HICKORY FLAT — When Caroll Spinney, the man who brought Sesame Street characters Big Bird and Oscar the Grouch to life retired earlier this year, his work was widely celebrated. One gift he received was created by a Cherokee County artist.
In Jodie Davis’ house, whistles and hoots can be heard at all times during the day. Her cuckoo clocks need to be tested until they work perfectly to be sold at her business, The American Cuckoo Clock Co.
One of her first commissions was a custom Sesame Street clock for the retirement of Spinney.
The Sesame Street clock features the show’s classic stoop. When the cuckoo clock sounds off, Oscar the Grouch pokes his head out of his trash can and Big Bird moves from side to side.
Davis recalled that the Sesame Street clock was the first one she and her husband Mark Rowell made together from start to finish.
“One night we put everything on it. And I was so nervous we’re going to break something, because we’re putting it on permanently,” Davis said. “We went out and did something, and came in that night and the lights were on low, and I walked in, and I looked and said, ‘oh my God, I’m on Sesame Street.’ It felt like Sesame Street. That was amazing.”
Though the design staff at Sesame Street were involved in the early stages of the process, they were still impressed with the clock when they saw it in person, the artist said. She wasn’t at the retirement reception where it was presented, but she saw a video in which the clock was unveiled to great applause.
“It was really positive; it was like, ‘oh wow.’ They were all really, really happy with it,” Davis said.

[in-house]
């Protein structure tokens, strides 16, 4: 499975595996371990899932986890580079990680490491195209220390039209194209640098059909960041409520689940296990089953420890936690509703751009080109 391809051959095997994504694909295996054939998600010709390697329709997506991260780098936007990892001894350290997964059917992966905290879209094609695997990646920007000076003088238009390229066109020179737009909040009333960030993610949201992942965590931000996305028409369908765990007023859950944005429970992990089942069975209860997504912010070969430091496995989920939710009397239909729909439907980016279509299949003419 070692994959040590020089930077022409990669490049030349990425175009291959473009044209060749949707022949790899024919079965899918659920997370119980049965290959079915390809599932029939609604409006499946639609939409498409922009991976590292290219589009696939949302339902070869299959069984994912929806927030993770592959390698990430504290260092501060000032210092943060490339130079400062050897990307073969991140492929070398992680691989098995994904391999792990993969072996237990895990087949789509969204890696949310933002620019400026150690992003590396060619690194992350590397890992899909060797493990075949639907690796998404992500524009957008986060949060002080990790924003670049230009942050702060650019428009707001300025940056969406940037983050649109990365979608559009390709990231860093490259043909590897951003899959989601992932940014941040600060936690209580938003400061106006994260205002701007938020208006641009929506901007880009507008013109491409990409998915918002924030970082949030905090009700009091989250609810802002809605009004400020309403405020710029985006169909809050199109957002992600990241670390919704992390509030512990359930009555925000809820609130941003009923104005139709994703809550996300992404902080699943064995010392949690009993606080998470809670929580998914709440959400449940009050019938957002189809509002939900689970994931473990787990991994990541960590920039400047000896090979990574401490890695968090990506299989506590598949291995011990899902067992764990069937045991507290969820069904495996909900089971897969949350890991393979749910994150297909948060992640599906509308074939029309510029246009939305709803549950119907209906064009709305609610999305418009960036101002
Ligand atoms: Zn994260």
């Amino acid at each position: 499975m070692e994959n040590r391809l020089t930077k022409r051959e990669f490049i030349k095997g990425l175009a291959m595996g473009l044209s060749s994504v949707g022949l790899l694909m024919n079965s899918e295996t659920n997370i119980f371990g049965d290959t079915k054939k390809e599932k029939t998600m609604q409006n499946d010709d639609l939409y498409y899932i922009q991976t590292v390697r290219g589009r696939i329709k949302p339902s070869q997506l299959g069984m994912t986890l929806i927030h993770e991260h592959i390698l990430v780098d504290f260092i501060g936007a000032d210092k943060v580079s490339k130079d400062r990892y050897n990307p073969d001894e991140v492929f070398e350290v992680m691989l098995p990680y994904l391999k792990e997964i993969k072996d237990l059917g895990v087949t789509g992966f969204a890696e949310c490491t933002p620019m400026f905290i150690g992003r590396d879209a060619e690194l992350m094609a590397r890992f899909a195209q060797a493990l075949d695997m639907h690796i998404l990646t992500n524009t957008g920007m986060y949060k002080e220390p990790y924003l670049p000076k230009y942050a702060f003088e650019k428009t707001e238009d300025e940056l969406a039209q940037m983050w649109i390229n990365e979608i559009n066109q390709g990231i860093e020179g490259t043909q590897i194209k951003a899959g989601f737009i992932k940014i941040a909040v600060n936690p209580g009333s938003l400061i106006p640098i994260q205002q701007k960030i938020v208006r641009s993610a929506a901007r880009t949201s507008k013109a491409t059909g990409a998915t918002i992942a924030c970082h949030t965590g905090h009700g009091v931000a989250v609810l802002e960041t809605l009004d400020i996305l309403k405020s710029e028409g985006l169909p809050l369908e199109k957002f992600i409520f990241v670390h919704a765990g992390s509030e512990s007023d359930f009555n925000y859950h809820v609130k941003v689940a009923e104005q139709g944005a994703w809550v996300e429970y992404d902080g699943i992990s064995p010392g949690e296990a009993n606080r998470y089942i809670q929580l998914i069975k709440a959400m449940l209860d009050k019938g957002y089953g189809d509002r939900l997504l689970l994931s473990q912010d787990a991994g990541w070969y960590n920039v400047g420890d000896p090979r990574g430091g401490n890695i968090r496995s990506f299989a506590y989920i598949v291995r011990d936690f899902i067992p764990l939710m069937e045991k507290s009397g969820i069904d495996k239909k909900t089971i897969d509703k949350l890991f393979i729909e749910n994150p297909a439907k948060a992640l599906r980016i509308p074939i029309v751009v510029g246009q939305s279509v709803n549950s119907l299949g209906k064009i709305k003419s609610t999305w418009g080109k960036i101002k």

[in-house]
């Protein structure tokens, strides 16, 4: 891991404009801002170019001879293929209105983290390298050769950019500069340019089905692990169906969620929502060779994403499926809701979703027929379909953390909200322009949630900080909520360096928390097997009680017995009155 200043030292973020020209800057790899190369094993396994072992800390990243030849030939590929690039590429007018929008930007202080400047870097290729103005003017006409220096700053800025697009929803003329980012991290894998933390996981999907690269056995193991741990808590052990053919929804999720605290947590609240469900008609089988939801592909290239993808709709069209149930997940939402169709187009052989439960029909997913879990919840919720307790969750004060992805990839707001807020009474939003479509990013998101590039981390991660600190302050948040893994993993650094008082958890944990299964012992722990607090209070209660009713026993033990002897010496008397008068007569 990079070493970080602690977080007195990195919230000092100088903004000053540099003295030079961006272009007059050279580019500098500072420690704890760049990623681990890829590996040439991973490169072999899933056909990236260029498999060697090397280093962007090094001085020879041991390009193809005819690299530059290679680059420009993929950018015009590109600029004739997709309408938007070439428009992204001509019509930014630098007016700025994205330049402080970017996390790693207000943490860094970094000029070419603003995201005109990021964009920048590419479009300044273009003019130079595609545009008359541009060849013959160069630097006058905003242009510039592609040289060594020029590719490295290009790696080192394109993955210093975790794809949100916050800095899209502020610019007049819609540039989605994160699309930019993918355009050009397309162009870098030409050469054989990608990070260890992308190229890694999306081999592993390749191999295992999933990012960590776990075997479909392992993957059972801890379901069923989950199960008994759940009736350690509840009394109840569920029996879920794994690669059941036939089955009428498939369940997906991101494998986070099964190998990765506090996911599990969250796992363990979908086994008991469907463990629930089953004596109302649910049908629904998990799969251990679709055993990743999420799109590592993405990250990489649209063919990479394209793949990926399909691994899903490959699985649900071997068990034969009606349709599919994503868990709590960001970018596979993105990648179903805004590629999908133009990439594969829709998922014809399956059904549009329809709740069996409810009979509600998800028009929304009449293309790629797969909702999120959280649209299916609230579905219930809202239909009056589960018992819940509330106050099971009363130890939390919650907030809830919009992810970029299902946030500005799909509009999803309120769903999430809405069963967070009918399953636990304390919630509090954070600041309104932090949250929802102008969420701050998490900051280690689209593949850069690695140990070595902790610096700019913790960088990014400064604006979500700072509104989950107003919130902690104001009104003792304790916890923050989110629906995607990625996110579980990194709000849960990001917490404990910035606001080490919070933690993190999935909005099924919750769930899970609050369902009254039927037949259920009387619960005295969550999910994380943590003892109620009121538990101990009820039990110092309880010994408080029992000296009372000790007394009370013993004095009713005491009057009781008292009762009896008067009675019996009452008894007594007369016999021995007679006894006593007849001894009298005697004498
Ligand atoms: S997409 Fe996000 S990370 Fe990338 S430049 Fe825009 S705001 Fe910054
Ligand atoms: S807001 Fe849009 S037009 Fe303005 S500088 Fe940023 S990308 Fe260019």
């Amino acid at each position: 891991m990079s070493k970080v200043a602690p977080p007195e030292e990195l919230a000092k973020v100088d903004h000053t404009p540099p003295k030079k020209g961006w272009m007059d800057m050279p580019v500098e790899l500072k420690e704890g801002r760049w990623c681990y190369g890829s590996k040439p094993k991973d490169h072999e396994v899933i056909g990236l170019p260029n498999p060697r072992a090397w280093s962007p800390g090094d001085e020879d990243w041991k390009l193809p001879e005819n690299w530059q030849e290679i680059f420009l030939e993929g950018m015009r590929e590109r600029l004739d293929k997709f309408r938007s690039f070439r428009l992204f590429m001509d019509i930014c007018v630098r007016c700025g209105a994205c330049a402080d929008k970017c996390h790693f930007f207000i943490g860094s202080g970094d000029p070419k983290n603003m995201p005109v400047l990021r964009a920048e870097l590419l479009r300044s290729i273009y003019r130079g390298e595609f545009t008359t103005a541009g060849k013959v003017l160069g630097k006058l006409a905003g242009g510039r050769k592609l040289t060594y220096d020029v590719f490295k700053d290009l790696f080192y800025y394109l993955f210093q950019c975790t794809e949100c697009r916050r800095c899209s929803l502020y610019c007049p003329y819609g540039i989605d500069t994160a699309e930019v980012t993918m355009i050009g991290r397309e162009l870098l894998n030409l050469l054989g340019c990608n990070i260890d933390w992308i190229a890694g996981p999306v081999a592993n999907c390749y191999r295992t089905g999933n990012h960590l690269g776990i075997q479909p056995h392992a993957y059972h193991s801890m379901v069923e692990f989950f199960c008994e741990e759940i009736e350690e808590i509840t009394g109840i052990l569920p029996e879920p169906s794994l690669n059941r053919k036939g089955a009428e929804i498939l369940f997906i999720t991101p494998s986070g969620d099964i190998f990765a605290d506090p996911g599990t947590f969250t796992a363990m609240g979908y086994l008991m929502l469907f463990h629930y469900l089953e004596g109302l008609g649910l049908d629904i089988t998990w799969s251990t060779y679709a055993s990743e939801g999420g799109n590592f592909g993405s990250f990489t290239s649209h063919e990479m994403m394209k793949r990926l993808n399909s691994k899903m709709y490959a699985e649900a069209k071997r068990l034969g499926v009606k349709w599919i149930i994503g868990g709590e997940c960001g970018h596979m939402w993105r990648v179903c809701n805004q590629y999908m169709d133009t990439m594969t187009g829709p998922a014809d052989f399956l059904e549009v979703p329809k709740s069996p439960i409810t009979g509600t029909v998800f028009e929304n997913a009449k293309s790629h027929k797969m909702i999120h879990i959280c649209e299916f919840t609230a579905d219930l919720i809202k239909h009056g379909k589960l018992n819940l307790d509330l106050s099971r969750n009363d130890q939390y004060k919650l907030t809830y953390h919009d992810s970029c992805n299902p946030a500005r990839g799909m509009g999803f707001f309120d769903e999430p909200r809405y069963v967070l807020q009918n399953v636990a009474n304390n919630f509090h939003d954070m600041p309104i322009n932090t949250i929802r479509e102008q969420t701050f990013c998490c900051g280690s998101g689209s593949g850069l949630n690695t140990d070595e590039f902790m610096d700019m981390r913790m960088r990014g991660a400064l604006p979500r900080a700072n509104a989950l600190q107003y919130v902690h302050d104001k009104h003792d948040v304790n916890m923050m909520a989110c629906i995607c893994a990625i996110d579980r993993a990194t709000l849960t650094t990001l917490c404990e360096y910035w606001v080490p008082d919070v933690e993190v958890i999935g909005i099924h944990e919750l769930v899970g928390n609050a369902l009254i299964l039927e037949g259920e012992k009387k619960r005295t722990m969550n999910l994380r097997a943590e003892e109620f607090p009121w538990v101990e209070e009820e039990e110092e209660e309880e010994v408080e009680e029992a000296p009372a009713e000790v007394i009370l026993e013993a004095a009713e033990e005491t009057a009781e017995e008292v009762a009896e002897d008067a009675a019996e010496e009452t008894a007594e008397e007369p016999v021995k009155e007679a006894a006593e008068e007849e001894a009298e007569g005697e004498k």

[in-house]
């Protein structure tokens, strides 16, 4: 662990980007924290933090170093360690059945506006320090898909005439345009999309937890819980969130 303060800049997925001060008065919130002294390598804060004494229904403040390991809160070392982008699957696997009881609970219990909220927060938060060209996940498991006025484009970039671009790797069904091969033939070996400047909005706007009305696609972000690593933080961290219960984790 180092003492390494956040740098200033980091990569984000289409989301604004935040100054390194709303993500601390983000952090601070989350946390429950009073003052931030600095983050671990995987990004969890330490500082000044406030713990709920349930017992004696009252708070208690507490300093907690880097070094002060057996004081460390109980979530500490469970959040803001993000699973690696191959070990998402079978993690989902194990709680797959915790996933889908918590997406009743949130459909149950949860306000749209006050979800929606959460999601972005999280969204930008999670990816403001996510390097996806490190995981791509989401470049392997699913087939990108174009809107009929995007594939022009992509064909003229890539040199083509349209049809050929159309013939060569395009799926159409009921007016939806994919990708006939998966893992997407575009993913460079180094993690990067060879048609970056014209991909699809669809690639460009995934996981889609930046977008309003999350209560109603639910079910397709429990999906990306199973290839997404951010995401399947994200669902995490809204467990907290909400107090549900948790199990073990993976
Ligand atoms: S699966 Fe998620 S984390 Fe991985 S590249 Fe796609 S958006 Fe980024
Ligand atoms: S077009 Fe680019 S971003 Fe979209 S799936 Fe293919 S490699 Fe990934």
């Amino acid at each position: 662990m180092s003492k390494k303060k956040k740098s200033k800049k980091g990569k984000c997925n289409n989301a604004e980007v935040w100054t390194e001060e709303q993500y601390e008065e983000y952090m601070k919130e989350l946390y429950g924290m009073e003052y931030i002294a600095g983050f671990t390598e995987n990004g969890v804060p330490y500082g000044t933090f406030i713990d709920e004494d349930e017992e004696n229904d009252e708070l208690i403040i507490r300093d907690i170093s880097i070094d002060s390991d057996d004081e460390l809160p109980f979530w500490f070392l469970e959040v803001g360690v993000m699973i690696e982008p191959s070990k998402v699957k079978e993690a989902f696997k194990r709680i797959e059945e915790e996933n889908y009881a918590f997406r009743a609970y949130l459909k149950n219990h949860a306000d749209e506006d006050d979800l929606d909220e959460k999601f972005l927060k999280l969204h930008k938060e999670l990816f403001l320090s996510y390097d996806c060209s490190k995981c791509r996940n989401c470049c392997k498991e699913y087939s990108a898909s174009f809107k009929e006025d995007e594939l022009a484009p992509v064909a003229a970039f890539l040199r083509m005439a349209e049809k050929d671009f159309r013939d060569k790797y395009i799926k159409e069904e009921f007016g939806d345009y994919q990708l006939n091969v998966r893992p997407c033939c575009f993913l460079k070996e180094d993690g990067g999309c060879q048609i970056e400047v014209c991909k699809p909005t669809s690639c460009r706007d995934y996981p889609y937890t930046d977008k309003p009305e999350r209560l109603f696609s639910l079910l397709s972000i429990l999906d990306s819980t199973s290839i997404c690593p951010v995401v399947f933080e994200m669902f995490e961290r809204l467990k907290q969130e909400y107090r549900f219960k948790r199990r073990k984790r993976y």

In addition to the Sesame Street clock, Davis is making a large clock with braille for The Seeing Eye guide dog school in New Jersey.
The artist says she’s always loved traditional cuckoo clocks. For many customers, the cuckoo birds, the pendulum weights and the simple movements are a nostalgic reminder of childhood.
“People have such amazing memories of clocks,” Davis said.
Davis is best known from a successful career in quilting. She’s been a top host of QNNTV.com, a quilting television network, and produced and hosted two quilting series, “Quilting Out Loud” and “Quilt It.” She is the author of 35 books, mostly about quilting, but her bestseller, “Rubber Duckie,” is a history of rubber ducks.
When she visited a cuckoo clock factory for one of her shows, Davis had to find out if a clock could be made for quilters. So her first design was born, a quilting shop cuckoo clock from Schneider Cuckoo Clocks in the Black Forest, the area from where the clocks are said to originate.
Years later, when she left quilting, she decided to continue the cuckoo clocks and start a business. She designed a small clock that was also built at Schneider, but she carved and attached wooden American birds: a cardinal, goldfinch, bluebird and red-bellied woodpecker.
Over the past two and a half years, Davis has created several designs, and she said she is making more and more of the clocks herself.
Davis designs the clocks and oversees the full process to the final product. The clockworks, including the chains for the weights, are imported from the Schneider company in Germany. She works with her husband and one other employee, Emily Hershberger, and with Georgia contractors for 3-D printing, laser cutting and other jobs.
One clock is inspired by the artist’s own neighborhood: the Hickory Flat Owl clock, which features locally sourced birch bark, hickory and a barred owl that hoots.
The American Cuckoo Clock Co. was recently selected to participate in Cherokee Office of Economic Development’s North Atlanta Venture Mentoring Service, which pairs entrepreneurs of new and small businesses with a group of mentors to guide them.
While she’s currently working to keep up with demand, Davis said her dream is to open a factory to the public where families can see cuckoo clocks up-close. She’s confident as she talks about her company’s growth.
“I want to have something that’s like this Disney-esque experience, you walk into this fabulous building and the kids can play on these big bellows and make music. You can see how a cuckoo clock works. You go through a museum of all these cool old clocks, and then you can actually tour the factory ... more multi-media, you have videos of that and you can be part of it,” she said. “That’s what I want to do in Cherokee County.”
For more information, visit www.theamericancuckooclockcompany.com.